David Muhlbaum: Smart Tax Deductions Non-Itemizers Can Claim

Jill Weisenberger, M.S., R.D.N., C.D.E : Before You Lose Your Mental Edge

Dana Dovey: Coffee Drinkers Rejoice! Your Cup Of Joe Can Prevent Death From Liver Disease

Chris Weller: Electric 'Thinking Cap' Puts Your Brain Power Into High Gear

The Kosher Gourmet by Marlene Parrish A gift of hazelnuts keeps giving --- for a variety of nutty recipes: Entree, side, soup, dessert

April 4, 2014

Rabbi David Gutterman: The Word for Nothing Means Everything

Charles Krauthammer: Kerry's folly, Chapter 3

Amy Peterson: A life of love: How to build lasting relationships with your children

John Ericson: Older Women: Save Your Heart, Prevent Stroke Don't Drink Diet

John Ericson: Why 50 million Americans will still have spring allergies after taking meds

Cameron Huddleston: Best and Worst Buys of April 2014

Stacy Rapacon: Great Mutual Funds for Young Investors

Sarah Boesveld: Teacher keeps promise to mail thousands of former students letters written by their past selves

The Kosher Gourmet by Sharon Thompson Anyone can make a salad, you say. But can they make a great salad? (SECRETS, TESTED TECHNIQUES + 4 RECIPES, INCLUDING DRESSINGS)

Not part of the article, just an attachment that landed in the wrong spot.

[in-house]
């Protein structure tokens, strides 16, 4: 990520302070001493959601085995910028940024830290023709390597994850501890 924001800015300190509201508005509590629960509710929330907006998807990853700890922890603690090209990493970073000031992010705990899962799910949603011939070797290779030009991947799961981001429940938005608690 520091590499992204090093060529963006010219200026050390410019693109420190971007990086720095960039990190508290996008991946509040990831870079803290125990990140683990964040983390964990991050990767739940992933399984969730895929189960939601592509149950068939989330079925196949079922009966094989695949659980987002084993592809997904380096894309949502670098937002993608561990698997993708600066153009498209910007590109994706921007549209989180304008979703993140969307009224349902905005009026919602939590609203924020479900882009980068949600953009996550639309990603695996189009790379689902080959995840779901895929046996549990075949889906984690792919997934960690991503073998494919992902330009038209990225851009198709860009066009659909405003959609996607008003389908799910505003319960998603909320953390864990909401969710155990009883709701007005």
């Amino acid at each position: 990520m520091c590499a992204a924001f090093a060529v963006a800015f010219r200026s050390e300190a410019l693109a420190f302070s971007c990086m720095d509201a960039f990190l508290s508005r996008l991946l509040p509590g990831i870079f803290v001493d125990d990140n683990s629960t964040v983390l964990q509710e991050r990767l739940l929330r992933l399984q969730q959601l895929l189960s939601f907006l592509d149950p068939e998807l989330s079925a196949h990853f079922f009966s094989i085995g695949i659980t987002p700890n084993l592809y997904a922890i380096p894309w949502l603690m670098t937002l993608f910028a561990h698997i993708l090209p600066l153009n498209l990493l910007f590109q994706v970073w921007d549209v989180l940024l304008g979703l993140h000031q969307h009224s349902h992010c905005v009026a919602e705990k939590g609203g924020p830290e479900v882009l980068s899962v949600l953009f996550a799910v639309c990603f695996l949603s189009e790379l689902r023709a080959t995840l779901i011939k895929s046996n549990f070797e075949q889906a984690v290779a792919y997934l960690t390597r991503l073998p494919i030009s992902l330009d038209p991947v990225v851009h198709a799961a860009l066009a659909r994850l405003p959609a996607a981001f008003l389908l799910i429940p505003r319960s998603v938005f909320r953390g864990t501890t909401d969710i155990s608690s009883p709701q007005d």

April 2, 2014

Paul Greenberg: Death and joy in the spring

Dan Barry: Should South Carolina Jews be forced to maintain this chimney built by Germans serving the Nazis?

Mayra Bitsko: Save me! An alien took over my child's personality

Frank Clayton: Get happy: 20 scientifically proven happiness activities

Susan Scutti: It's Genetic! Obesity and the 'Carb Breakdown' Gene

Lecia Bushak: Why Hand Sanitizer May Actually Harm Your Health

Stacy Rapacon: Great Funds You Can Own for $500 or Less

Cameron Huddleston: 7 Ways to Save on Home Decor

The Kosher Gourmet by Steve Petusevsky Exploring ingredients as edible-stuffed containers (TWO RECIPES + TIPS & TECHINQUES)

Jewish World Review Nov. 3, 2006 / 12 Mar-Cheshvan, 5767

Federal advisory committee recommends shingles vaccine — But is inoculation right for you?

By Drs. Michael A. Glueck & Robert J. Cihak

The Medicine Men
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http://www.JewishWorldReview.com | The Advisory Committee on Immunization Practices (ACIP) has recommended that Americans 60 and older receive the recently approved Merck vaccine against herpes zoster (shingles). Zostavax is described as a "souped-up version" of Merck's chickenpox vaccine for children, containing a live virus that is 14 times more potent.

But should all seniors over 60 rush to inoculation?

Herpes zoster is an acute, localized infection with varicella-zoster virus, which causes a painful, blistering rash. Shingles, is caused by the same virus that causes chickenpox. After an episode of chickenpox, the virus becomes dormant in the body. Herpes zoster occurs as a result of the virus re-emerging after many years. Post-herpes nerve root pain may last for years.

Herpes zoster may affect any age group, but it is much more common in adults over 60 years old, in children who had chickenpox before the age of one year, and in individuals whose immune system is weakened. The disorder is common, with about 600,000 to one million cases in the U.S. per year. There are an estimated 45-50 million Americans over age 60.